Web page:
Vaccines have been around since the end of the 18th century when the smallpox vaccine was pioneered by Dr. Edward Jenner, a British surgeon, who observed that milkmaids exposed to the catpox virus that causes cowpox developed immunity to the far deadlier variola virus that causes smallpox.
Vaccines generally all work the same: A vaccine introduces a pathogen to the body to train the immune system to develop antibodies and immune cells to fight against it.
The COVID-19 vaccines rely on several different approaches.
Two top contenders -- by Johnson & Johnson and AstraZeneca and the University of Oxford -- are so-called viral vector vaccines. These use a virus that is relatively harmless or rendered harmless as a vehicle to deliver genetic material to the cells from the virus that poses a threat. Once exposed to the vaccine, the body’s cells fire up the immune system to ward off an infection.
This approach has been used for about three decades. These vaccines are relatively inexpensive to make, and they’ve been tested on many people, Picker said. Though the technique has been used in an approved rabies vaccine for wild animals, it wasn't until 2019 that the FDA approved a viral vector vaccine against Ebola.
Two other leading candidates -- by Moderna, and Pfizer and BioNTech -- rely on a newer technology called messenger RNA or mRNA. This system delivers genetic material to the cells that prompt them to make a protein from the target pathogen. That tricks the cells into sensing that they’ve been infected, prompting an immune response against the target pathogen, in this case COVID.
These vaccines can be highly effective, Picker said, because they fire an immune response inside cells and spark a natural response to the RNA in the vaccine.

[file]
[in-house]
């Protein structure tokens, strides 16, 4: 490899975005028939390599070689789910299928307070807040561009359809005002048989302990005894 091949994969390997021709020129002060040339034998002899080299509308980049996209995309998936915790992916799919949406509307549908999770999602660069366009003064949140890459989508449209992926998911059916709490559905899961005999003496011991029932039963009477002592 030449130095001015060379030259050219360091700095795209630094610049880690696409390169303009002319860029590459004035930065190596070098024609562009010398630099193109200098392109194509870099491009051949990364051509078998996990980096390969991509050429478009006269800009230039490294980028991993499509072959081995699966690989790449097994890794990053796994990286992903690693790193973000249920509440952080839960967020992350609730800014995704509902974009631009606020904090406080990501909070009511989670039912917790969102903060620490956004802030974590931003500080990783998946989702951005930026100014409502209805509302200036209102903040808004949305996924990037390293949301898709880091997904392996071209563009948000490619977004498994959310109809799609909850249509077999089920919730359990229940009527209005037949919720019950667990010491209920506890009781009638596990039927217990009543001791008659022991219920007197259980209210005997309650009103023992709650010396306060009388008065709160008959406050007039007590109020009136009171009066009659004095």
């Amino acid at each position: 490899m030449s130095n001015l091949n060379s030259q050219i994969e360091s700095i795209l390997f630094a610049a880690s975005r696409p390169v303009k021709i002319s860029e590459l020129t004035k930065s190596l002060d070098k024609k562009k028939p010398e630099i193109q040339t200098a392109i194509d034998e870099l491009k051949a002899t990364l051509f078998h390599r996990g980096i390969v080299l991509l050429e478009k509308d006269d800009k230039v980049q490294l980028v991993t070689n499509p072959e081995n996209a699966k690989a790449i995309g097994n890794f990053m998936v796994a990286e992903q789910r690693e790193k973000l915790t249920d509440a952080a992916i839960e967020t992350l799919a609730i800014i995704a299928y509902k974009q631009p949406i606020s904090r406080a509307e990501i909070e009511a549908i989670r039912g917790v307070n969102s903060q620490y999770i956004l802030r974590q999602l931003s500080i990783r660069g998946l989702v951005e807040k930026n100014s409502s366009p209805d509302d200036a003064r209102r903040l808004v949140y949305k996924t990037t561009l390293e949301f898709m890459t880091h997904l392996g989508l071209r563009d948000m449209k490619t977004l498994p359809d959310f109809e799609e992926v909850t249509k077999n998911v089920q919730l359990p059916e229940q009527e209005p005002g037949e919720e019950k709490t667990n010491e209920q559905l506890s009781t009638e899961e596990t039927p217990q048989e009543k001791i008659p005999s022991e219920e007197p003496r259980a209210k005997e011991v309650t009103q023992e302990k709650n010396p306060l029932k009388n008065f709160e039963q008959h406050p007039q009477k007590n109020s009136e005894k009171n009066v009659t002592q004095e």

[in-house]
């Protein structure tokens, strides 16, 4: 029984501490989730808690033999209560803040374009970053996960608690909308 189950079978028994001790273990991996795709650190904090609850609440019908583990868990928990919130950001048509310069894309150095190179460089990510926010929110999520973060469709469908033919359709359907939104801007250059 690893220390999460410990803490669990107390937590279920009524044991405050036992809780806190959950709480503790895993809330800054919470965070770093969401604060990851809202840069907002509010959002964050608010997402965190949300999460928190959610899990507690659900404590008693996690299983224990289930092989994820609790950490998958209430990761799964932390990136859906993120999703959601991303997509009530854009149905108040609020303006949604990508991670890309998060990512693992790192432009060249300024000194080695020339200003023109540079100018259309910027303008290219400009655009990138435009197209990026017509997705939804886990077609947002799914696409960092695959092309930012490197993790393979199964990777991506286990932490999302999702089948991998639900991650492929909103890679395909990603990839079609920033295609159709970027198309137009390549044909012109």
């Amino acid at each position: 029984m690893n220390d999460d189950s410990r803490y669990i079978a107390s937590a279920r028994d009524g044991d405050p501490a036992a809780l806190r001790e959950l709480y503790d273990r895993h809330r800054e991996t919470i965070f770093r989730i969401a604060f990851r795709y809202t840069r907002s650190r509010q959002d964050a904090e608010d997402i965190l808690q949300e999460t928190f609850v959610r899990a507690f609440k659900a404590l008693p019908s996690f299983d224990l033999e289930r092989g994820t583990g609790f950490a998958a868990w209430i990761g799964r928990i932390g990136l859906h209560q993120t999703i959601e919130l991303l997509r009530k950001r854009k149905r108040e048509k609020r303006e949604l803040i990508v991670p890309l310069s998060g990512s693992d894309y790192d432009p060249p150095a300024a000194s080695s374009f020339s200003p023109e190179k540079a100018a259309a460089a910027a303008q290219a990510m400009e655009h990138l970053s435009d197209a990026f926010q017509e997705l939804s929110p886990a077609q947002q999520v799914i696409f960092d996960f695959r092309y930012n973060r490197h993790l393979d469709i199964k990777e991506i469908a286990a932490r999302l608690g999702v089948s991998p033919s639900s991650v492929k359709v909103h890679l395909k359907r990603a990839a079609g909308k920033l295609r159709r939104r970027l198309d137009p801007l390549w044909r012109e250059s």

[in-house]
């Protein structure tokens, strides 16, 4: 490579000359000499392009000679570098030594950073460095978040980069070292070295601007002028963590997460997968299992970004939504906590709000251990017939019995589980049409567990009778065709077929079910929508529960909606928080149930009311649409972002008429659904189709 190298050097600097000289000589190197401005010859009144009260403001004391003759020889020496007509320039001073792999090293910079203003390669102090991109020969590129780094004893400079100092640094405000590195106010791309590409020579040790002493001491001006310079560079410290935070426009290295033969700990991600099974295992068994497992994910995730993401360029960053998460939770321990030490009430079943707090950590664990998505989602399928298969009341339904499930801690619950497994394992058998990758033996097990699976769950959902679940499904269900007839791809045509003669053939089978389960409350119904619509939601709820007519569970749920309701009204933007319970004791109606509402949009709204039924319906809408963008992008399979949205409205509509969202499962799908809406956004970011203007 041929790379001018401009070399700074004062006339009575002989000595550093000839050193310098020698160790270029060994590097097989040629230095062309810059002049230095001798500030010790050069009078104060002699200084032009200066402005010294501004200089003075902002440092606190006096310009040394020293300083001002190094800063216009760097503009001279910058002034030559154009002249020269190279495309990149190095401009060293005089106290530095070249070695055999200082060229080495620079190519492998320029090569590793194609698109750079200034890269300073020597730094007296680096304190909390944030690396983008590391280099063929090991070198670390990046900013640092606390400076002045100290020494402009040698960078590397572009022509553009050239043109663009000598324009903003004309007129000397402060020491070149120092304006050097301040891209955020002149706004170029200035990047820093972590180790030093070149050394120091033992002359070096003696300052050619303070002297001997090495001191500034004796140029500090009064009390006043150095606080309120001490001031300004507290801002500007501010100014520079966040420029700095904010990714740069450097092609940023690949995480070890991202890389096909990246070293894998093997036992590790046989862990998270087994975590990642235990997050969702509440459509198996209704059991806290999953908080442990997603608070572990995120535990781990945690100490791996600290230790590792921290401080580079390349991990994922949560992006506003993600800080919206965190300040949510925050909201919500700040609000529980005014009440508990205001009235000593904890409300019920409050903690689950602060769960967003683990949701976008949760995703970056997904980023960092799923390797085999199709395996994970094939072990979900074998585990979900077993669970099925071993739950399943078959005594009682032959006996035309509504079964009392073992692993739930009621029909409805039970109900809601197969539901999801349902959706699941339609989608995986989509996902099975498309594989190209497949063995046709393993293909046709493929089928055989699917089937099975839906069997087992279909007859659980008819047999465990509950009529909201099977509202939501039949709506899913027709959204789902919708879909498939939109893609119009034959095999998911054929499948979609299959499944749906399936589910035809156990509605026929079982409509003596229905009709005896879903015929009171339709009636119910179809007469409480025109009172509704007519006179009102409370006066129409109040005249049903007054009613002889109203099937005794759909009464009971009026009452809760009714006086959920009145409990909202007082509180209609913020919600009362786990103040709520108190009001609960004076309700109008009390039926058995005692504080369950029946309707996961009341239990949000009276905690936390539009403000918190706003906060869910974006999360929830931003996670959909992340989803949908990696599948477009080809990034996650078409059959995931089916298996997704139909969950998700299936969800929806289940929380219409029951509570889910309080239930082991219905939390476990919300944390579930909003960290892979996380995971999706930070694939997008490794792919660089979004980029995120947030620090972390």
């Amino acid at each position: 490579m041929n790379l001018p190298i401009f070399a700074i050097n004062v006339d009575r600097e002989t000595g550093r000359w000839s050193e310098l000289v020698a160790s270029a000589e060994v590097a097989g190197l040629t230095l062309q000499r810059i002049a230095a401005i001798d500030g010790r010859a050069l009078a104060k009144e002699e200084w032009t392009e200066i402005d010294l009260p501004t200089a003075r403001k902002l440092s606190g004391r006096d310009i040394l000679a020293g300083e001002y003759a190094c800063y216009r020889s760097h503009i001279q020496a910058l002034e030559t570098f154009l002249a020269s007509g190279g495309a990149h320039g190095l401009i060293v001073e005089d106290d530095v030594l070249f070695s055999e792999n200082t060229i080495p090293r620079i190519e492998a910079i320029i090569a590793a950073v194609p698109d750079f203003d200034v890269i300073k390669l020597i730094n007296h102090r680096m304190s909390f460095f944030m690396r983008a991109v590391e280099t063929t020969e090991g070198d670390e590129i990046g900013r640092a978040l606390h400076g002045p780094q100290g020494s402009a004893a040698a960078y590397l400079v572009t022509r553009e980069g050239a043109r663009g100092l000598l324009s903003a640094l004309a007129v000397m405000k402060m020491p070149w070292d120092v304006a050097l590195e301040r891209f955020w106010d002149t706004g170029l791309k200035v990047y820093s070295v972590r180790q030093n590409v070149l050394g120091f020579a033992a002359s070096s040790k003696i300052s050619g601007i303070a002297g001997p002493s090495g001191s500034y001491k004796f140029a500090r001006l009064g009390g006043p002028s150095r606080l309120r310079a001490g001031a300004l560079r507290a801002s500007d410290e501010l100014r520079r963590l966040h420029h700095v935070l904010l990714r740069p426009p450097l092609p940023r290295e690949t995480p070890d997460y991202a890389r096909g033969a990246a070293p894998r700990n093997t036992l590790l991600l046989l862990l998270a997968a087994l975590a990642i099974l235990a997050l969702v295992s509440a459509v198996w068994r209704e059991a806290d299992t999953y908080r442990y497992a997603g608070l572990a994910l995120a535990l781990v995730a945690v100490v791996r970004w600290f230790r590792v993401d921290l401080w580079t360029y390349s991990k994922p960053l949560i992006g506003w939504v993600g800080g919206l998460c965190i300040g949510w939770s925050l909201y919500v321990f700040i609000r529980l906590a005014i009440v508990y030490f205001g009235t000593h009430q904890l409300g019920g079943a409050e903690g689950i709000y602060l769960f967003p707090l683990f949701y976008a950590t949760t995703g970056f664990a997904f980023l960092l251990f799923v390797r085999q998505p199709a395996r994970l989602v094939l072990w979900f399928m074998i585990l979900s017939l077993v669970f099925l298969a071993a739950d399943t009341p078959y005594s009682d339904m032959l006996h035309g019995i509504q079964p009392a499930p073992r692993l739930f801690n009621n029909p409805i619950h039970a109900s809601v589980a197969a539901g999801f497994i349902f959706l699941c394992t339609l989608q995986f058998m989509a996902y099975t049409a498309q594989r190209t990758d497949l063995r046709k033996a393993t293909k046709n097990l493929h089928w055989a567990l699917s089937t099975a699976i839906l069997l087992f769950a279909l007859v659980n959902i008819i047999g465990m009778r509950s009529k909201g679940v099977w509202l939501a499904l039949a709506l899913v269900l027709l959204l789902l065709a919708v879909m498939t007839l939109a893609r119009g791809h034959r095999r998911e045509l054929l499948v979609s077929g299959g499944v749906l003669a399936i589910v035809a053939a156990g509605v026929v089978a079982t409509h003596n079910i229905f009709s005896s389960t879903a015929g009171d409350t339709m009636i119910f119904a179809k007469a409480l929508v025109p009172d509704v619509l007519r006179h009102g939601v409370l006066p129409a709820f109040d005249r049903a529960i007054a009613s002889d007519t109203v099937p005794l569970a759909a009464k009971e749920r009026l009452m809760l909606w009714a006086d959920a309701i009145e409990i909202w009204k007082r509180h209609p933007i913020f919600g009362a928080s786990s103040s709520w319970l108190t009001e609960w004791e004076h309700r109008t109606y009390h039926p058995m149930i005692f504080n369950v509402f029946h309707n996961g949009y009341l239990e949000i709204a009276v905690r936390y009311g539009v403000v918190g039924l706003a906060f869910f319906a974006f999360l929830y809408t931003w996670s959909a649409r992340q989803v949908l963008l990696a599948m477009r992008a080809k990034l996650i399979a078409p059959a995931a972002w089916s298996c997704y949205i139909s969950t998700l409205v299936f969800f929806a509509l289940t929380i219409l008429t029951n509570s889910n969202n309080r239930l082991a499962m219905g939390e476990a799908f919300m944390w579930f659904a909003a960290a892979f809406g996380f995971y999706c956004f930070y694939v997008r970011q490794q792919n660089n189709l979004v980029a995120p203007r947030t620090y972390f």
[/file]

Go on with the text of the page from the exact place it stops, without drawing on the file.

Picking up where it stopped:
“The immune system doesn’t like to see RNA, so it responds to it,” Picker said. “It makes a nice antibody response to whatever the protein the RNA encodes for.”
These vaccines are relatively inexpensive to make, but they need to be kept frozen. They’re so new that they’ve not passed through enough clinical tests to be approved by the FDA.
“An RNA vaccine has not been in that many people,” Picker said. “There could be all sorts of things that crop up with giving a whole bunch of RNA to somebody that we can't predict.”
Novavax’s candidate is a so-called nanoparticle vaccine which uses chemicals to make a virus-like particle that replicates what the virus particle looks like to your body. This technique has been used to develop a number of cancer vaccines, for example against the human papilloma virus.
The last contender, by Sanofi and GlaxoSmithKline, uses a spike protein on the virus -- which is how the coronavirus gets into cells -- with a booster, to invade cells and fire up the immune system.